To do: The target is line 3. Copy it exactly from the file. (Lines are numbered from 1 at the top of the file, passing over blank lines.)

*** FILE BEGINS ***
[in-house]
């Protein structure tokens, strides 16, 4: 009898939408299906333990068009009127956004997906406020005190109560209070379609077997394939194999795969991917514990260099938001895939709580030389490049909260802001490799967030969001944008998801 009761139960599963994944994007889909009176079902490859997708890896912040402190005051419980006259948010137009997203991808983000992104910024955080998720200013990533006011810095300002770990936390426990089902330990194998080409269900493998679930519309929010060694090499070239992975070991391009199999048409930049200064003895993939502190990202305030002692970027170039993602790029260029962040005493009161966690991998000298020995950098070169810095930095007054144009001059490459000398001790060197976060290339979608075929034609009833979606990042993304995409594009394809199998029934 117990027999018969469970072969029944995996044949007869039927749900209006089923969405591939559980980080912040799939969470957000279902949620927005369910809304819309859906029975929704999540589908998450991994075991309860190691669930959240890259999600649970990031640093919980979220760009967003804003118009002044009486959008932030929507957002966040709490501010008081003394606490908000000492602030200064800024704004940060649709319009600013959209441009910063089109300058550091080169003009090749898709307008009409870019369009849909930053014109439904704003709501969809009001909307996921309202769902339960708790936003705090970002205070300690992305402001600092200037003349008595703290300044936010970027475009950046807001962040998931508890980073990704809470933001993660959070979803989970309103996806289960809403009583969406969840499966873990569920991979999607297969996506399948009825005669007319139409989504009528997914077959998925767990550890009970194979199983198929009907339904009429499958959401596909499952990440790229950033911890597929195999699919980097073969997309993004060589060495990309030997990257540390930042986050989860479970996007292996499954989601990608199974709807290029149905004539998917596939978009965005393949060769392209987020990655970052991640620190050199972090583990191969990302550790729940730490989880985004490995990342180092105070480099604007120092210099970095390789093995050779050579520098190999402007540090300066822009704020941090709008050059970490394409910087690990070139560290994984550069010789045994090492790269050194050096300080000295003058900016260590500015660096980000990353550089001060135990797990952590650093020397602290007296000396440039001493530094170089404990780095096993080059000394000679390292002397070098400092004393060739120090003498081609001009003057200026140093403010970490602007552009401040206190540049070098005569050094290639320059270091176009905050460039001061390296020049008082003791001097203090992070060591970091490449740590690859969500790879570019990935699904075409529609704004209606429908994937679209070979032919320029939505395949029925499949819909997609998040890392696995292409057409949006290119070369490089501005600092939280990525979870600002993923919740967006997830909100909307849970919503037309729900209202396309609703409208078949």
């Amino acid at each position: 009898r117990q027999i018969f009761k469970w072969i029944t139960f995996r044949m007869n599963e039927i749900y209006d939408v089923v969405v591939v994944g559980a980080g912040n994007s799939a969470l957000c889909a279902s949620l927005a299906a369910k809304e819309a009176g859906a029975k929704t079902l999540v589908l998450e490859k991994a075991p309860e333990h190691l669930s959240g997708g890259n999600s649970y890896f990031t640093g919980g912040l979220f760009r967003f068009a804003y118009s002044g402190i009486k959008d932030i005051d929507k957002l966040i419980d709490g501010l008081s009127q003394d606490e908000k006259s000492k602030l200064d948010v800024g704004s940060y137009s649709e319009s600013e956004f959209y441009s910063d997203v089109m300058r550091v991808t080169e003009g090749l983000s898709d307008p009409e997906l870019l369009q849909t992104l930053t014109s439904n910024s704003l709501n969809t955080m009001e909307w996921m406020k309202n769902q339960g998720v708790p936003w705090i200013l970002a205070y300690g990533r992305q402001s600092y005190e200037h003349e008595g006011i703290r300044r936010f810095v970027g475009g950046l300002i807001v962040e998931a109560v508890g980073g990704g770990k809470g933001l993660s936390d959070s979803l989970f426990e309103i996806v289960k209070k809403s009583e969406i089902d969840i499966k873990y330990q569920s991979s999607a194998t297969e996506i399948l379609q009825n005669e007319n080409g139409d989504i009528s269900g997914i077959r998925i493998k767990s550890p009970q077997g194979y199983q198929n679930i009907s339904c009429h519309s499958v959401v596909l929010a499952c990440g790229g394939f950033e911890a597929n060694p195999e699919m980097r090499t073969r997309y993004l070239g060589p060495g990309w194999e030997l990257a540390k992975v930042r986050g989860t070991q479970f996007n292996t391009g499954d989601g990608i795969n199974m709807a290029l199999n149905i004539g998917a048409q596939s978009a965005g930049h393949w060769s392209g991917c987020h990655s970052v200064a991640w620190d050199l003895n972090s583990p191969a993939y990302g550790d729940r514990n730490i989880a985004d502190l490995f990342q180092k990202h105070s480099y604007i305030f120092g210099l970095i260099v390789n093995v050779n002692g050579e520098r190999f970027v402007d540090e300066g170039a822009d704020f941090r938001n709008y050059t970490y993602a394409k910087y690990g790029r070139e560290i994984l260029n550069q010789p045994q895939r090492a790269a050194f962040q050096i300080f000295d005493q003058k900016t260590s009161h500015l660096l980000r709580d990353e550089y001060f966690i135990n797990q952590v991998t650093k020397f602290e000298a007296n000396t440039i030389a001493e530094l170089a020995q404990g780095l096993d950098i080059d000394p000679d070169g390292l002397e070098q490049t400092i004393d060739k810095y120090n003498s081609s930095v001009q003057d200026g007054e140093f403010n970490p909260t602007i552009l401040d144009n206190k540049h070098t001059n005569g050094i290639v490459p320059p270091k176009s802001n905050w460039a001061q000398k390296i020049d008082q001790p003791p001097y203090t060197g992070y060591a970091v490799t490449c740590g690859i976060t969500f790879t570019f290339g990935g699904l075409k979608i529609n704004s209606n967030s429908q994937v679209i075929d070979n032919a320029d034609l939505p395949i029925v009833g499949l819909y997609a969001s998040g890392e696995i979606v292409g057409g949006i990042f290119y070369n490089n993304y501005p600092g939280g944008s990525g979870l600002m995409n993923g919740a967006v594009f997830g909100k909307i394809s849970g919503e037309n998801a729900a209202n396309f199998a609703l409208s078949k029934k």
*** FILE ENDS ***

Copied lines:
């Amino acid at each position: 009898r117990q027999i018969f009761k469970w072969i029944t139960f995996r044949m007869n599963e039927i749900y209006d939408v089923v969405v591939v994944g559980a980080g912040n994007s799939a969470l957000c889909a279902s949620l927005a299906a369910k809304e819309a009176g859906a029975k929704t079902l999540v589908l998450e490859k991994a075991p309860e333990h190691l669930s959240g997708g890259n999600s649970y890896f990031t640093g919980g912040l979220f760009r967003f068009a804003y118009s002044g402190i009486k959008d932030i005051d929507k957002l966040i419980d709490g501010l008081s009127q003394d606490e908000k006259s000492k602030l200064d948010v800024g704004s940060y137009s649709e319009s600013e956004f959209y441009s910063d997203v089109m300058r550091v991808t080169e003009g090749l983000s898709d307008p009409e997906l870019l369009q849909t992104l930053t014109s439904n910024s704003l709501n969809t955080m009001e909307w996921m406020k309202n769902q339960g998720v708790p936003w705090i200013l970002a205070y300690g990533r992305q402001s600092y005190e200037h003349e008595g006011i703290r300044r936010f810095v970027g475009g950046l300002i807001v962040e998931a109560v508890g980073g990704g770990k809470g933001l993660s936390d959070s979803l989970f426990e309103i996806v289960k209070k809403s009583e969406i089902d969840i499966k873990y330990q569920s991979s999607a194998t297969e996506i399948l379609q009825n005669e007319n080409g139409d989504i009528s269900g997914i077959r998925i493998k767990s550890p009970q077997g194979y199983q198929n679930i009907s339904c009429h519309s499958v959401v596909l929010a499952c990440g790229g394939f950033e911890a597929n060694p195999e699919m980097r090499t073969r997309y993004l070239g060589p060495g990309w194999e030997l990257a540390k992975v930042r986050g989860t070991q479970f996007n292996t391009g499954d989601g990608i795969n199974m709807a290029l199999n149905i004539g998917a048409q596939s978009a965005g930049h393949w060769s392209g991917c987020h990655s970052v200064a991640w620190d050199l003895n972090s583990p191969a993939y990302g550790d729940r514990n730490i989880a985004d502190l490995f990342q180092k990202h105070s480099y604007i305030f120092g210099l970095i260099v390789n093995v050779n002692g050579e520098r190999f970027v402007d540090e300066g170039a822009d704020f941090r938001n709008y050059t970490y993602a394409k910087y690990g790029r070139e560290i994984l260029n550069q010789p045994q895939r090492a790269a050194f962040q050096i300080f000295d005493q003058k900016t260590s009161h500015l660096l980000r709580d990353e550089y001060f966690i135990n797990q952590v991998t650093k020397f602290e000298a007296n000396t440039i030389a001493e530094l170089a020995q404990g780095l096993d950098i080059d000394p000679d070169g390292l002397e070098q490049t400092i004393d060739k810095y120090n003498s081609s930095v001009q003057d200026g007054e140093f403010n970490p909260t602007i552009l401040d144009n206190k540049h070098t001059n005569g050094i290639v490459p320059p270091k176009s802001n905050w460039a001061q000398k390296i020049d008082q001790p003791p001097y203090t060197g992070y060591a970091v490799t490449c740590g690859i976060t969500f790879t570019f290339g990935g699904l075409k979608i529609n704004s209606n967030s429908q994937v679209i075929d070979n032919a320029d034609l939505p395949i029925v009833g499949l819909y997609a969001s998040g890392e696995i979606v292409g057409g949006i990042f290119y070369n490089n993304y501005p600092g939280g944008s990525g979870l600002m995409n993923g919740a967006v594009f997830g909100k909307i394809s849970g919503e037309n998801a729900a209202n396309f199998a609703l409208s078949k029934k």